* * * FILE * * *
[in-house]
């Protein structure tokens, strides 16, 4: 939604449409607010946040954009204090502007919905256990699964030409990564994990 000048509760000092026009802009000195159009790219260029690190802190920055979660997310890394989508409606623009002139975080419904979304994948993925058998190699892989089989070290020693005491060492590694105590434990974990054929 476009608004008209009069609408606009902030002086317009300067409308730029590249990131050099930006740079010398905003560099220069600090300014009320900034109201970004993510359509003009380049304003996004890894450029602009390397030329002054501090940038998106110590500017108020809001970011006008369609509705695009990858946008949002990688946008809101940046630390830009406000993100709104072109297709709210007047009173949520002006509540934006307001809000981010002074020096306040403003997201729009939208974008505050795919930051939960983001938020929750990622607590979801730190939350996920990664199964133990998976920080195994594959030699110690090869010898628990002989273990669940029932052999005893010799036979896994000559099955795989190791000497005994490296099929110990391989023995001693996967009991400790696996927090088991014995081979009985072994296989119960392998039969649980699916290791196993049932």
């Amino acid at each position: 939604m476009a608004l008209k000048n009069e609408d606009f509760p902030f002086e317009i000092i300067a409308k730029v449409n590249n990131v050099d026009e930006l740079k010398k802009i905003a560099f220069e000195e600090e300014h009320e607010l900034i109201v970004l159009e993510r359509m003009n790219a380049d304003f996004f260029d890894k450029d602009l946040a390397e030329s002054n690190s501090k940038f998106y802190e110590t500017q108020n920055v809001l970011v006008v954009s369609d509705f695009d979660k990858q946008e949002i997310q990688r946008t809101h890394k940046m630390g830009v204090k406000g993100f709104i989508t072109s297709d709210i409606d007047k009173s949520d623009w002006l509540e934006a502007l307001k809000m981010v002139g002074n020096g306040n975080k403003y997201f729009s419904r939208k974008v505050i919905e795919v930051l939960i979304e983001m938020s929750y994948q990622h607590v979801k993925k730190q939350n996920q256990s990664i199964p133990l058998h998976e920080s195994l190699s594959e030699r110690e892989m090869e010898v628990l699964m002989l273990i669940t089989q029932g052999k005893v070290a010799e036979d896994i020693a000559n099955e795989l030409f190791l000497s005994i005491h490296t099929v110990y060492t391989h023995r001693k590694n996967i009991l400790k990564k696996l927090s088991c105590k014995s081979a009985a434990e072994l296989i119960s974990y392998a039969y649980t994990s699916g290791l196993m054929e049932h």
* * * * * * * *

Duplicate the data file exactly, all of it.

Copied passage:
[in-house]
């Protein structure tokens, strides 16, 4: 939604449409607010946040954009204090502007919905256990699964030409990564994990 000048509760000092026009802009000195159009790219260029690190802190920055979660997310890394989508409606623009002139975080419904979304994948993925058998190699892989089989070290020693005491060492590694105590434990974990054929 476009608004008209009069609408606009902030002086317009300067409308730029590249990131050099930006740079010398905003560099220069600090300014009320900034109201970004993510359509003009380049304003996004890894450029602009390397030329002054501090940038998106110590500017108020809001970011006008369609509705695009990858946008949002990688946008809101940046630390830009406000993100709104072109297709709210007047009173949520002006509540934006307001809000981010002074020096306040403003997201729009939208974008505050795919930051939960983001938020929750990622607590979801730190939350996920990664199964133990998976920080195994594959030699110690090869010898628990002989273990669940029932052999005893010799036979896994000559099955795989190791000497005994490296099929110990391989023995001693996967009991400790696996927090088991014995081979009985072994296989119960392998039969649980699916290791196993049932």
């Amino acid at each position: 939604m476009a608004l008209k000048n009069e609408d606009f509760p902030f002086e317009i000092i300067a409308k730029v449409n590249n990131v050099d026009e930006l740079k010398k802009i905003a560099f220069e000195e600090e300014h009320e607010l900034i109201v970004l159009e993510r359509m003009n790219a380049d304003f996004f260029d890894k450029d602009l946040a390397e030329s002054n690190s501090k940038f998106y802190e110590t500017q108020n920055v809001l970011v006008v954009s369609d509705f695009d979660k990858q946008e949002i997310q990688r946008t809101h890394k940046m630390g830009v204090k406000g993100f709104i989508t072109s297709d709210i409606d007047k009173s949520d623009w002006l509540e934006a502007l307001k809000m981010v002139g002074n020096g306040n975080k403003y997201f729009s419904r939208k974008v505050i919905e795919v930051l939960i979304e983001m938020s929750y994948q990622h607590v979801k993925k730190q939350n996920q256990s990664i199964p133990l058998h998976e920080s195994l190699s594959e030699r110690e892989m090869e010898v628990l699964m002989l273990i669940t089989q029932g052999k005893v070290a010799e036979d896994i020693a000559n099955e795989l030409f190791l000497s005994i005491h490296t099929v110990y060492t391989h023995r001693k590694n996967i009991l400790k990564k696996l927090s088991c105590k014995s081979a009985a434990e072994l296989i119960s974990y392998a039969y649980t994990s699916g290791l196993m054929e049932h």